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Title:Basic studies in nonlinear mechanics
Author(s):Doyle, James F.
Subject(s):Nonlinear Photomechanics
Birefringent Effect
Nonlinear Stress Analysis
Abstract:Many transparent materials when def onned and viewed in polarized light exhibit a birefringent effect. The present study is an attempt to c onsider, within a consistent framework, many of the nonlinear aspects of the phenomenon of birefringence in polymers and how they may be used in the development of a method for the stress analysis of nonlinear problems. The kinematics in a rate form for the large defonnations of a medium exhibiting permanent as well as recoverable deformations is first given. The constitutive problem for rate dependent materials is then treated. The proposed differential model can exhibit a very wide range of material behavior and is in a form that satisfies the requirements for the proper formulation of constitutive relations. A mechanical-optical constitutive relation is derived that can model rate dependent behavior without itself having any explicit dependence on the rates. The use of the birefringent effect for solving nonlinear time dependent problems is discussed and the in applicability of some of the existing photoelastic procedures pointed out. The theory and techniques of analysis are checked by first performing the quasistatic and dynamic characterization of a polyester blend to about 25% strain, and then solving some stress analysis problems.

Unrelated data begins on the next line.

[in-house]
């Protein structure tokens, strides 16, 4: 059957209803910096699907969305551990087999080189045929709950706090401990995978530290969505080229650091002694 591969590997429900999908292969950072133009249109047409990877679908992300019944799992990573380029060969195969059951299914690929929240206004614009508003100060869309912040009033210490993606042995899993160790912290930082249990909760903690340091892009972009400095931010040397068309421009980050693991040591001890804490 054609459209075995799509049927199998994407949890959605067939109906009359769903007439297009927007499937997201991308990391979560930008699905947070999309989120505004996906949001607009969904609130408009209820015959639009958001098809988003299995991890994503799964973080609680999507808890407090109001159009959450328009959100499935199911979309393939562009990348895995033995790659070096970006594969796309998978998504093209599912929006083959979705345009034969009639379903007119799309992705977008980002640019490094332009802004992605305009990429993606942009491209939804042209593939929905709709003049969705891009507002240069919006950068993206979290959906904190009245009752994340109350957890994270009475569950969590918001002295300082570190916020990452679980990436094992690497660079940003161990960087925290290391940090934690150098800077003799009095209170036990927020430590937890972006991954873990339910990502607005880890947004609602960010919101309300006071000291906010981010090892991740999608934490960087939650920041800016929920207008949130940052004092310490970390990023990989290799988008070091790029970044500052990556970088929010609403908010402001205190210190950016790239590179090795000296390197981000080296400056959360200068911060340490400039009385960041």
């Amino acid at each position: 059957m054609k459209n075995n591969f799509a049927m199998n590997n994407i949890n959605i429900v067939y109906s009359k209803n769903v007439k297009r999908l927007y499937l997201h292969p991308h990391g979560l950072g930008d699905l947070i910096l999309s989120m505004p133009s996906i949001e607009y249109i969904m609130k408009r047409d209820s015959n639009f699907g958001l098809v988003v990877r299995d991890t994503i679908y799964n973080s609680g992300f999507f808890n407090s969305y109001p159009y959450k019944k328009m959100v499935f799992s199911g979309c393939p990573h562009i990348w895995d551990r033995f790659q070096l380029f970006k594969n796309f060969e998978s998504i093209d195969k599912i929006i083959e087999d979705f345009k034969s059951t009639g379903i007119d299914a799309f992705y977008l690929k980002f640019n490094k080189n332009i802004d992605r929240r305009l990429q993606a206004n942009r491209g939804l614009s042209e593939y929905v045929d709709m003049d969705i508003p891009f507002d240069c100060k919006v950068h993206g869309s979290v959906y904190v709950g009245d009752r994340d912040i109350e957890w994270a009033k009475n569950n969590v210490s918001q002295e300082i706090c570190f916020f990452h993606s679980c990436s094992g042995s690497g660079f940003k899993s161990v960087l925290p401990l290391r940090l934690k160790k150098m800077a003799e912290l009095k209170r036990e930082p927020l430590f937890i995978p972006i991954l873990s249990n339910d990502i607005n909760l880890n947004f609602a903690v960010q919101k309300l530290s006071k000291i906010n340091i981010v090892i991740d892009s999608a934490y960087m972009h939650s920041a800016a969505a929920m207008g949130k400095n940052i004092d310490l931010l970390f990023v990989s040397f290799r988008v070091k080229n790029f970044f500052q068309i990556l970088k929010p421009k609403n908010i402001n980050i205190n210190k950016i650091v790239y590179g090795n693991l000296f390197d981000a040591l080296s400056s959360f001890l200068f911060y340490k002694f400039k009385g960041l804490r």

Issue Date:1977-09
Publisher:Department of Theoretical and Applied Mechanics. College of Engineering. University of Illinois at Urbana-Champaign
Series/Report:TAM R 420
Genre:Technical Report
Rights Information:Copyright 1977 Board of Trustees of the University of Illinois
Date Available in IDEALS:2021-11-04

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  • Technical Reports - Theoretical and Applied Mechanics (TAM)
    TAM technical reports include manuscripts intended for publication, theses judged to have general interest, notes prepared for short courses, symposia compiled from outstanding undergraduate projects, and reports prepared for research-sponsoring agencies.

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